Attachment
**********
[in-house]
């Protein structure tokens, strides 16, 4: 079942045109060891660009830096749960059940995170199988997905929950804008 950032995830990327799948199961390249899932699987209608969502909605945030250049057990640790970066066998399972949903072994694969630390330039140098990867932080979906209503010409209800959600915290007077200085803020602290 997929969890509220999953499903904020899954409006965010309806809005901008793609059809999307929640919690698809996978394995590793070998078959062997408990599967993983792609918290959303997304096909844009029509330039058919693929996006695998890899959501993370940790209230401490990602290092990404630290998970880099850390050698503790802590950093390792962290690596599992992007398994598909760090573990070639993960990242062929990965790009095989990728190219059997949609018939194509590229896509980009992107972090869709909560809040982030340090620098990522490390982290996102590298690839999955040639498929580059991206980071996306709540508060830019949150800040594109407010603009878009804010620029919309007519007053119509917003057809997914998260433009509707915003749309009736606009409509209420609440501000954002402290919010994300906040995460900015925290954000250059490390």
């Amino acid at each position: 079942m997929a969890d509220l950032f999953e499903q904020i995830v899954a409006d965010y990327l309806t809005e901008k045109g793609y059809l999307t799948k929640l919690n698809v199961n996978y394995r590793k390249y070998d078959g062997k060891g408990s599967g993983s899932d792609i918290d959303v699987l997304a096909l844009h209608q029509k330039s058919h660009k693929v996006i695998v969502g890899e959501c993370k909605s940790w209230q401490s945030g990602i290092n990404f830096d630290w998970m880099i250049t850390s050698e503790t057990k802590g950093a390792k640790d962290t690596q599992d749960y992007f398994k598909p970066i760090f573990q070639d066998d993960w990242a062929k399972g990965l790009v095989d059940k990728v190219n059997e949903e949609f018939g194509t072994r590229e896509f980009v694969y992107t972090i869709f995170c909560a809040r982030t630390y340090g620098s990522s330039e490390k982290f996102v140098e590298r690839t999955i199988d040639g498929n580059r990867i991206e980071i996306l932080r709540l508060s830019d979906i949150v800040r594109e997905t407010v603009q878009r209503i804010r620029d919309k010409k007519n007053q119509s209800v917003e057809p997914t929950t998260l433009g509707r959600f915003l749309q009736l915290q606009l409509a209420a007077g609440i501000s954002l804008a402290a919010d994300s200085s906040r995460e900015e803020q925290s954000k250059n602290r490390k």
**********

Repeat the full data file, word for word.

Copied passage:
[in-house]
């Protein structure tokens, strides 16, 4: 079942045109060891660009830096749960059940995170199988997905929950804008 950032995830990327799948199961390249899932699987209608969502909605945030250049057990640790970066066998399972949903072994694969630390330039140098990867932080979906209503010409209800959600915290007077200085803020602290 997929969890509220999953499903904020899954409006965010309806809005901008793609059809999307929640919690698809996978394995590793070998078959062997408990599967993983792609918290959303997304096909844009029509330039058919693929996006695998890899959501993370940790209230401490990602290092990404630290998970880099850390050698503790802590950093390792962290690596599992992007398994598909760090573990070639993960990242062929990965790009095989990728190219059997949609018939194509590229896509980009992107972090869709909560809040982030340090620098990522490390982290996102590298690839999955040639498929580059991206980071996306709540508060830019949150800040594109407010603009878009804010620029919309007519007053119509917003057809997914998260433009509707915003749309009736606009409509209420609440501000954002402290919010994300906040995460900015925290954000250059490390």
């Amino acid at each position: 079942m997929a969890d509220l950032f999953e499903q904020i995830v899954a409006d965010y990327l309806t809005e901008k045109g793609y059809l999307t799948k929640l919690n698809v199961n996978y394995r590793k390249y070998d078959g062997k060891g408990s599967g993983s899932d792609i918290d959303v699987l997304a096909l844009h209608q029509k330039s058919h660009k693929v996006i695998v969502g890899e959501c993370k909605s940790w209230q401490s945030g990602i290092n990404f830096d630290w998970m880099i250049t850390s050698e503790t057990k802590g950093a390792k640790d962290t690596q599992d749960y992007f398994k598909p970066i760090f573990q070639d066998d993960w990242a062929k399972g990965l790009v095989d059940k990728v190219n059997e949903e949609f018939g194509t072994r590229e896509f980009v694969y992107t972090i869709f995170c909560a809040r982030t630390y340090g620098s990522s330039e490390k982290f996102v140098e590298r690839t999955i199988d040639g498929n580059r990867i991206e980071i996306l932080r709540l508060s830019d979906i949150v800040r594109e997905t407010v603009q878009r209503i804010r620029d919309k010409k007519n007053q119509s209800v917003e057809p997914t929950t998260l433009g509707r959600f915003l749309q009736l915290q606009l409509a209420a007077g609440i501000s954002l804008a402290a919010d994300s200085s906040r995460e900015e803020q925290s954000k250059n602290r490390k």